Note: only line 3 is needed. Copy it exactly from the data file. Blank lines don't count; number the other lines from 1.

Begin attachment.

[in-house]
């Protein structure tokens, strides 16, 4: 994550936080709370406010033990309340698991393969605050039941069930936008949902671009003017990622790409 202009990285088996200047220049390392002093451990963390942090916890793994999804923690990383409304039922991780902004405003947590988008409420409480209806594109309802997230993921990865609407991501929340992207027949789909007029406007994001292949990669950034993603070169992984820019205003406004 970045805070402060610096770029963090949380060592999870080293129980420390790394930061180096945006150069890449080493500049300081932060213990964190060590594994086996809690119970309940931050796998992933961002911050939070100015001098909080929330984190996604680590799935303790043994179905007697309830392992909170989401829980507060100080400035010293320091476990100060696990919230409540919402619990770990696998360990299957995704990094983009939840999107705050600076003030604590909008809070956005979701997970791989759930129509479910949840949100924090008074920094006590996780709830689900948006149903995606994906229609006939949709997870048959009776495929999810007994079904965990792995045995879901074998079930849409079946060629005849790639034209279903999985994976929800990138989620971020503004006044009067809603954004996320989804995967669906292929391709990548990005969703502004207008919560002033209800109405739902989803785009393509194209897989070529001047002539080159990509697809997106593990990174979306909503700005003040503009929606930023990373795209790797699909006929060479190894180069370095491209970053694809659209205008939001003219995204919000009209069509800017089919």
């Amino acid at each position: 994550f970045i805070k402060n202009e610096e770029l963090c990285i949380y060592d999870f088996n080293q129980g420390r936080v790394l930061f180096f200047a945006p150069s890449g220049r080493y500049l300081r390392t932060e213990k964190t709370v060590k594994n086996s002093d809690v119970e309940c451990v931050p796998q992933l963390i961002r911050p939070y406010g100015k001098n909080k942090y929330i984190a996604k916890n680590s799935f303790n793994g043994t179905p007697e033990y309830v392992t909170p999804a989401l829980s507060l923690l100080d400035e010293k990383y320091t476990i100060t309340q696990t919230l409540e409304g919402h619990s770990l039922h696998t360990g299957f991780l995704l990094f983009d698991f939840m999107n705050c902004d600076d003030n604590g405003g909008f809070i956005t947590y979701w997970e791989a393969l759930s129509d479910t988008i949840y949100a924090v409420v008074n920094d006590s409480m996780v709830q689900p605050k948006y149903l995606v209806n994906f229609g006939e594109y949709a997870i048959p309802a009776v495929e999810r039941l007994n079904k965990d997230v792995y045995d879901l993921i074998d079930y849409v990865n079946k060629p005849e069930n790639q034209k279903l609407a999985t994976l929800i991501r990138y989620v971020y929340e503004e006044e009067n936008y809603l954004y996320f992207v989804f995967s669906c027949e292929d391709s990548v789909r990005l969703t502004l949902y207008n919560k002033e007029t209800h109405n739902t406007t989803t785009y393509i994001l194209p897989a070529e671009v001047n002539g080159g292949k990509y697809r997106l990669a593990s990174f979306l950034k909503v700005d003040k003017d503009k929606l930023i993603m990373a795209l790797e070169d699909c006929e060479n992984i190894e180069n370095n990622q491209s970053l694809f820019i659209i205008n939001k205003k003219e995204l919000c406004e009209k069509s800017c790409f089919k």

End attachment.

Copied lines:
């Amino acid at each position: 994550f970045i805070k402060n202009e610096e770029l963090c990285i949380y060592d999870f088996n080293q129980g420390r936080v790394l930061f180096f200047a945006p150069s890449g220049r080493y500049l300081r390392t932060e213990k964190t709370v060590k594994n086996s002093d809690v119970e309940c451990v931050p796998q992933l963390i961002r911050p939070y406010g100015k001098n909080k942090y929330i984190a996604k916890n680590s799935f303790n793994g043994t179905p007697e033990y309830v392992t909170p999804a989401l829980s507060l923690l100080d400035e010293k990383y320091t476990i100060t309340q696990t919230l409540e409304g919402h619990s770990l039922h696998t360990g299957f991780l995704l990094f983009d698991f939840m999107n705050c902004d600076d003030n604590g405003g909008f809070i956005t947590y979701w997970e791989a393969l759930s129509d479910t988008i949840y949100a924090v409420v008074n920094d006590s409480m996780v709830q689900p605050k948006y149903l995606v209806n994906f229609g006939e594109y949709a997870i048959p309802a009776v495929e999810r039941l007994n079904k965990d997230v792995y045995d879901l993921i074998d079930y849409v990865n079946k060629p005849e069930n790639q034209k279903l609407a999985t994976l929800i991501r990138y989620v971020y929340e503004e006044e009067n936008y809603l954004y996320f992207v989804f995967s669906c027949e292929d391709s990548v789909r990005l969703t502004l949902y207008n919560k002033e007029t209800h109405n739902t406007t989803t785009y393509i994001l194209p897989a070529e671009v001047n002539g080159g292949k990509y697809r997106l990669a593990s990174f979306l950034k909503v700005d003040k003017d503009k929606l930023i993603m990373a795209l790797e070169d699909c006929e060479n992984i190894e180069n370095n990622q491209s970053l694809f820019i659209i205008n939001k205003k003219e995204l919000c406004e009209k069509s800017c790409f089919k």